Convincing Client to return open source work

(Not sure if there was a relevant stack exchange site for this, I saw a few ones related to open source in companies and figured this was similar, but different enough to warrant a new question).

We have a client that we’re about to pick up for some work. We’ve gone off and done the exploration for their product and come to the conclusion that we’re going to need to use a particular open-source library.

This library is in active development, and the author is taking contributions, however there are a few features that we’ll need that haven’t been built yet (and they aren’t of immediate importance for the author). We’ve figured it’ll be possible for us to build them into the library ourselves, and we would love it if we could contribute our changes back to the project. (We’ve tried to be active in Open Sourcing our own work when we haven’t been developing it for a particular client).

However, we feel that it could be difficult trying to convince the client that a reasonable portion of the work they’re paying us for will be given away for free to anyone else who wants it. It’s also unlikely that we will be able to use this library again for future client work so we can’t really afford to take the cost on ourselves.

Is it worth raising this possibility with the client and if so how? Or should we simply give the client our own private version with our changes?


If the OS project is in active development, and you create a fork with your own custom modifications, then you can’t upgrade to future versions of the main branch. Depending on the project this may be a big issue or a non-issue, but what if bugs or security issues are discovered and fixed in the main branch of the library? If you need to do the custom modifications anyway, contributing back is a net win for maintainability.

If the client is not immediate interested in OSS, you should avoid the ideological arguments (“contributing to the community” and so on), but just inform the client that you have to do the development in any case, and contributing back will make maintenance easier in the future.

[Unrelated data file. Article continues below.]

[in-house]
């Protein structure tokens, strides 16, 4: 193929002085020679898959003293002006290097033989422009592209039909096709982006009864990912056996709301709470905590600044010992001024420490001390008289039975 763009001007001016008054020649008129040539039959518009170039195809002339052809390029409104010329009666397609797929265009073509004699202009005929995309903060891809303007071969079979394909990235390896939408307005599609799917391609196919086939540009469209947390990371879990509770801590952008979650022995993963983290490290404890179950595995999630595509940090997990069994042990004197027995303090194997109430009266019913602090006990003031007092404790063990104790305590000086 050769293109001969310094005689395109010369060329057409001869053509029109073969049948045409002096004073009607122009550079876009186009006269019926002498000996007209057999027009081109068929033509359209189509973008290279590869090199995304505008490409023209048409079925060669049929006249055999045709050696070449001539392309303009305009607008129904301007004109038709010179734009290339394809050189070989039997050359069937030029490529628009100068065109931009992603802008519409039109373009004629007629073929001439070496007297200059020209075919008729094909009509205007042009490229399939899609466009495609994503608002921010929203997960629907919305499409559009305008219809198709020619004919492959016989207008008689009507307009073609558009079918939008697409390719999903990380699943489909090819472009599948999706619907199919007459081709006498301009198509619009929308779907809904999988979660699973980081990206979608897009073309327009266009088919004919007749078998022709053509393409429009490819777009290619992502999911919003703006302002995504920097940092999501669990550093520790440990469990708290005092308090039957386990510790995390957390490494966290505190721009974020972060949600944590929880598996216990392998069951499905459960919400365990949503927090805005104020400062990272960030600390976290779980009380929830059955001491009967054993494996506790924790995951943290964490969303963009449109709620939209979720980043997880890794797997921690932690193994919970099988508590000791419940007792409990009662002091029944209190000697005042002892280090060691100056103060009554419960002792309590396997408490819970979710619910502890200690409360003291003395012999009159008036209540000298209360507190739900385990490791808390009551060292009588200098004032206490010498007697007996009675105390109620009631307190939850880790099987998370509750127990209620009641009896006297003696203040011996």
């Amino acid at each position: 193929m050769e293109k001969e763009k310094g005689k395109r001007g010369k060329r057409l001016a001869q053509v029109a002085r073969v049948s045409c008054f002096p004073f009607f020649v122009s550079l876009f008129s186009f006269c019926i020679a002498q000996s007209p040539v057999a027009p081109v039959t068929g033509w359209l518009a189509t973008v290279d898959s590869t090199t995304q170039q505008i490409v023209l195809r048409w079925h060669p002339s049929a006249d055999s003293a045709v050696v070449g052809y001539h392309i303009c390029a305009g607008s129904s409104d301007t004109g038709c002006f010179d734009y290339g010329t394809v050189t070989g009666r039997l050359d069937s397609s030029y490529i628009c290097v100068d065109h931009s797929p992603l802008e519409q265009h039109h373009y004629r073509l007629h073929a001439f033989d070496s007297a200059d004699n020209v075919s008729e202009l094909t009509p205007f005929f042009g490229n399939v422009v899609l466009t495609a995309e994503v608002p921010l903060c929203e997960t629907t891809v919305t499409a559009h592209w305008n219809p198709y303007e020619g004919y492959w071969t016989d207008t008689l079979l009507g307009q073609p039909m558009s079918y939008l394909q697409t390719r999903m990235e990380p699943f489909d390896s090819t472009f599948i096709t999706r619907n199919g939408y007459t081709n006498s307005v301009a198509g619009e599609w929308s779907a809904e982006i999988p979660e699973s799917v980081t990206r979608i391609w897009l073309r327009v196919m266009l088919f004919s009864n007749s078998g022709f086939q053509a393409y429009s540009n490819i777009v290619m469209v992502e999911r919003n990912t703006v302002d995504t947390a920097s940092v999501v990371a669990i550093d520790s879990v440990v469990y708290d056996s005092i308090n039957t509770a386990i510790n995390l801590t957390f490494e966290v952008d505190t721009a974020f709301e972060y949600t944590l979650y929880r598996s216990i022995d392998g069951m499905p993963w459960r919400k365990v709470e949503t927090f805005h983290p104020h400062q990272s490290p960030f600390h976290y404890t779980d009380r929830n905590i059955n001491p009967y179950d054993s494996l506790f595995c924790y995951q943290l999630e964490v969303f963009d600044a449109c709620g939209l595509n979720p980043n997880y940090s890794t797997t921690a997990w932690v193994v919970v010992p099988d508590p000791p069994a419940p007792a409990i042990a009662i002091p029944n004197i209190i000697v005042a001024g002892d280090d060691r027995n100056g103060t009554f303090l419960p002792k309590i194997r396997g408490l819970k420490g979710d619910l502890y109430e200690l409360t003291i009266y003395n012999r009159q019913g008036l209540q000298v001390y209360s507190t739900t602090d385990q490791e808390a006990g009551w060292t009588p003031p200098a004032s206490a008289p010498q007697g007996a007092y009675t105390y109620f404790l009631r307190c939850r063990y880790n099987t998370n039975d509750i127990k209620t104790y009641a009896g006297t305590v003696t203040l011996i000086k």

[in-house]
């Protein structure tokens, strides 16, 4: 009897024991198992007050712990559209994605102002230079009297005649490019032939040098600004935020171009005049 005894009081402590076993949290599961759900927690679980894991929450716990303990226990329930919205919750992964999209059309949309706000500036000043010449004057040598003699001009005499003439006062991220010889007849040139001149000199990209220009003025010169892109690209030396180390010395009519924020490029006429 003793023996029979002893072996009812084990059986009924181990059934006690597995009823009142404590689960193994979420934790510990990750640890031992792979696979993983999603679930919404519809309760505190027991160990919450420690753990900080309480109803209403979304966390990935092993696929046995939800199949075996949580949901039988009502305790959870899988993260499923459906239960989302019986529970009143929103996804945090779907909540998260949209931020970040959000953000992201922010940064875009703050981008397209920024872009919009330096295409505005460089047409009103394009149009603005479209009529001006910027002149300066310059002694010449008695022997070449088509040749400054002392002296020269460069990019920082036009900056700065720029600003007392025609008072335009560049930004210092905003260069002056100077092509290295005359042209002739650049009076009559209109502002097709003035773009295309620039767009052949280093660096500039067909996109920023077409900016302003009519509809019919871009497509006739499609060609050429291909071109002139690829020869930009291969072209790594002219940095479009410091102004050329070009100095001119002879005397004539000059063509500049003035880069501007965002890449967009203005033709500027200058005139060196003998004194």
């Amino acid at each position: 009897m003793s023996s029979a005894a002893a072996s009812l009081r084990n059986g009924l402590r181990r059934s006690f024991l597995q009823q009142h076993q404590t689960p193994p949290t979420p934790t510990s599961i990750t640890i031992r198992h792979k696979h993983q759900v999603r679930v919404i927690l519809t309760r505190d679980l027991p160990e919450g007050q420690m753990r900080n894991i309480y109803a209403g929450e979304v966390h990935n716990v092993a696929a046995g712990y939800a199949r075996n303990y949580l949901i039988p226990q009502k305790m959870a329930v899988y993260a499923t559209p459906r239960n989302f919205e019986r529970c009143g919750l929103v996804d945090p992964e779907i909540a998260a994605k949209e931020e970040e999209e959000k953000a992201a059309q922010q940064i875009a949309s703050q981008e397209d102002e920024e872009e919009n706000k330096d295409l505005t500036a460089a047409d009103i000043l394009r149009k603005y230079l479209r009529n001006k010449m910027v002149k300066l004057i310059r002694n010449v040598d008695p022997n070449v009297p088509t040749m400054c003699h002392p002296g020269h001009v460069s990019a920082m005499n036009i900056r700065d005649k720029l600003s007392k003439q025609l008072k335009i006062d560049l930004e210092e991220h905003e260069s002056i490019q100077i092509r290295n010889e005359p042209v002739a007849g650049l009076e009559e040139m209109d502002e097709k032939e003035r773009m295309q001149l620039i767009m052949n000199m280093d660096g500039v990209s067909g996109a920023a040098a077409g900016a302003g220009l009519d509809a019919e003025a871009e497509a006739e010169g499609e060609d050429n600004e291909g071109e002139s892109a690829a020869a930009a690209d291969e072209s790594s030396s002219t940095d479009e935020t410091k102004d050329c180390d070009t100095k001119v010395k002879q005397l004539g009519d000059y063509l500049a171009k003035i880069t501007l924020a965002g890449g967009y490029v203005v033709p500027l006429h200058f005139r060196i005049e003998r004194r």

we feel that it could be difficult trying to convince the client that
a reasonable portion of the work they’re paying us for will be given
away for free to anyone else who wants it

You are already doing this, its just that most of the code has been pre-written already.

That’s the point here, they get all that work for free, but they will have to pay a bit extra for the extra work to fulfil their requirements. You could use a new library, but then the cost would be double as you re-implement everything in the OSS lib.

Be open and honest about this stuff with the client, when you explain that they get the majority of the work done for free and are just paying for extra bits specific to them, they’ll be happy. You’re more likely to have to explain why OSS is good, and why its not viral and going to turn their entire company to virtual dust. After all the media hype from companies who want to kill of OSS in order to sell more proprietary stuff, this might be a big ask.


From what you’ve said, I would not raise this issue with the client.

Clarification – And don’t contribute the code changes back to the project as you dont own them and havent got permission from the client

In my experience non programmers can have a negative view of open source products and it can be fully justified.

In this case, instead of hearing ‘in active development by a single developer’ they might hear ‘unfinished project done by some unknown teenager in their bedroom’ and question your choice of the library. Perhaps raising uncomfortable questions about future support.

Don’t misunderstand me, I would still use the library, list it under ‘3rd party software used’ etc but its not something to wave in the clients face.

If it was a well known project it might be worth contibuting for the qdos and bragging rights, but then you would have to take on the cost yourself rather than bill the client for it.

Another alternative might be if you can neogitate ownership of the code. It sounds like you might have your own libraries you use across projects which presumably you licence clients to use as part of their code. Adding features to these in order to support a project would still be billable work in my view. So if the library can be included in this group you would be free to contibute back to the project


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